EnviroMail 26 Canada - A New Benchmark Method for Trace Level Organochlorine Pesticides in Sediments & Soils


29 JAN 2021 ALS


Although restrictions against their use have been in place for decades in most industrialized nations, OCPs are highly persistent, and remain prevalent in the sediments of harbours and waterways near cities or sources of agricultural runoff. These compounds are hydrophobic, strongly associated with carbon and fine sediment, and bioaccumulative. Their deleterious effects occur primarily through ecotoxicological impacts, even at trace levels. 

Comparing environmental concentrations of these contaminants to applicable guidelines and ecological criteria is important for the protection of sediment dwelling (benthic) organisms and to prevent bioaccumulation and biomagnification to higher trophic levels of the food chain.  Canadian and US sediment guidelines for OCPs are very low, often in the low parts-per-trillion range.  Measurement of OCPs at such low levels in soils or sediments poses significant challenges, particularly due to the potential for co-extracted interferences.  


GC-MS/MS: The New Benchmark for OCP Testing

Until recently, the most reliable method to measure OCPs in soils and sediments at such challenging regulatory levels utilized gas chromatography with high resolution mass spectrometry (GC-HRMS), based on US EPA Method 1699, as offered by ALS Canada through our Burlington laboratory. The GC-HRMS method is extremely valuable to achieve the lowest possible reporting limits (more than 10x below the lowest guidelines) with exceptional selectivity, but it is a complex and labour-intensive test.

Following innovative method development and extensive validation, ALS Canada (Waterloo laboratory) now offers a new option for a highly selective, accurate, and precise method using gas chromatography with tandem mass spectrometry (GC-MS/MS) to achieve trace level OCP detection limits in soils and sediments with near-zero potential for interferences. This new GC-MS/MS method meets most soil and sediment standards across Canada and the USA.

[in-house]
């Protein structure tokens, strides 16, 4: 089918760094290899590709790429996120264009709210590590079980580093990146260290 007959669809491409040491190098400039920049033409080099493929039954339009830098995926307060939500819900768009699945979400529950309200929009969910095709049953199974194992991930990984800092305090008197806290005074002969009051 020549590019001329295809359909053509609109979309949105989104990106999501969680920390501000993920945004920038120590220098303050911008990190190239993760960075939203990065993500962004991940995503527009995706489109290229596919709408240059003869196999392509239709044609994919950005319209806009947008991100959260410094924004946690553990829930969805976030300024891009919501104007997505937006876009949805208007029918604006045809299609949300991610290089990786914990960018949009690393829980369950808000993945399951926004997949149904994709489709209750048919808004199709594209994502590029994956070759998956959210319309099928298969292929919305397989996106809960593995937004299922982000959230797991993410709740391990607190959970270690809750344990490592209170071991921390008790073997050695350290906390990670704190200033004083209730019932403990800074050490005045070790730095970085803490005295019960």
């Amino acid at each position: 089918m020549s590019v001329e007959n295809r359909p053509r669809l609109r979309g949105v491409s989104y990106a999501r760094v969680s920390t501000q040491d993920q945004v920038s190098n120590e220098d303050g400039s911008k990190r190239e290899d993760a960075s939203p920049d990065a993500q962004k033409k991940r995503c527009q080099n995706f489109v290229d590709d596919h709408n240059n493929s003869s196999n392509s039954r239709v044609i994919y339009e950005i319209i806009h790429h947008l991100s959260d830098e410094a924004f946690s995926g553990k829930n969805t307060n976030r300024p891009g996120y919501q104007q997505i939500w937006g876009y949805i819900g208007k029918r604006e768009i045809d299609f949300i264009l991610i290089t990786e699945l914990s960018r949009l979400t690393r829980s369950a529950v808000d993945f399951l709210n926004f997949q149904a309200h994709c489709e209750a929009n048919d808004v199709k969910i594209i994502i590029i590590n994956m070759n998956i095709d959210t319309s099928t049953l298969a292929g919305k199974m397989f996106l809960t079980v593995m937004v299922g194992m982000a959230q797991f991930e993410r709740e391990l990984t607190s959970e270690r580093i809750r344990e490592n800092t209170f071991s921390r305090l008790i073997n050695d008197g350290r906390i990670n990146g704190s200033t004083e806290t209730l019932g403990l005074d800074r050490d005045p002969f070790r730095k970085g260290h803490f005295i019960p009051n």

While not achieving as low detection limits as GC-HRMS, the new procedure is more efficient, with a comparable degree of confidence and certainty. This provides environmental practitioners with the opportunity to test more samples to better delineate soil or sediment contaminant hotspots, potentially allowing for a reduction in quantities and costs for treatment or disposal.  The delivery of faster results is a further benefit to clients managing major projects.

Port dredging

Port dredging: commercially important, but risks must be managed.


Classical OCP Test Methods 

OCPs are often found in sediments and soils that contain hydrocarbons or other organics at much higher levels. With classical test methods using gas chromatography with either electron capture detection (GC-ECD) or single quadrupole mass spectrometry (GC-MS), co-extracted organic compounds often interfere with the detection of OCPs and can cause false positives, false negatives, or raised reporting limits. Prior to the availability of GC-MS/MS, high resolution mass spectrometry (HRMS) was the only option to overcome these analytical challenges for trace level analysis.


The Selectivity of MS/MS

The use of MS/MS detection greatly reduces the possibility of false positives or false negatives, especially for trace analysis. This is clearly shown in Figure 1 below with a comparison of mass chromatograms for methoxychlor spiked at 10 µg/kg in a soil sample and analyzed by routine GC-MS and by the new GC-MS/MS method.

With the classical GC-MS method, co-extracted organic components present large interference peaks and background that creates uncertainty regarding the presence and concentration of methoxychlor. What could have been disregarded as background by classical GC-MS is clearly and unambiguously identified as methoxychlor by GC-MS/MS.  The MS/MS detector provides highly selective and definitive measurements because it detects only those substances that generate a unique fragment ion (daughter ion) that originated from a specific parent ion. The measurement of “mass transitions” gives a second dimension of selectivity versus classical GC-MS, where only the parent ion is quantified.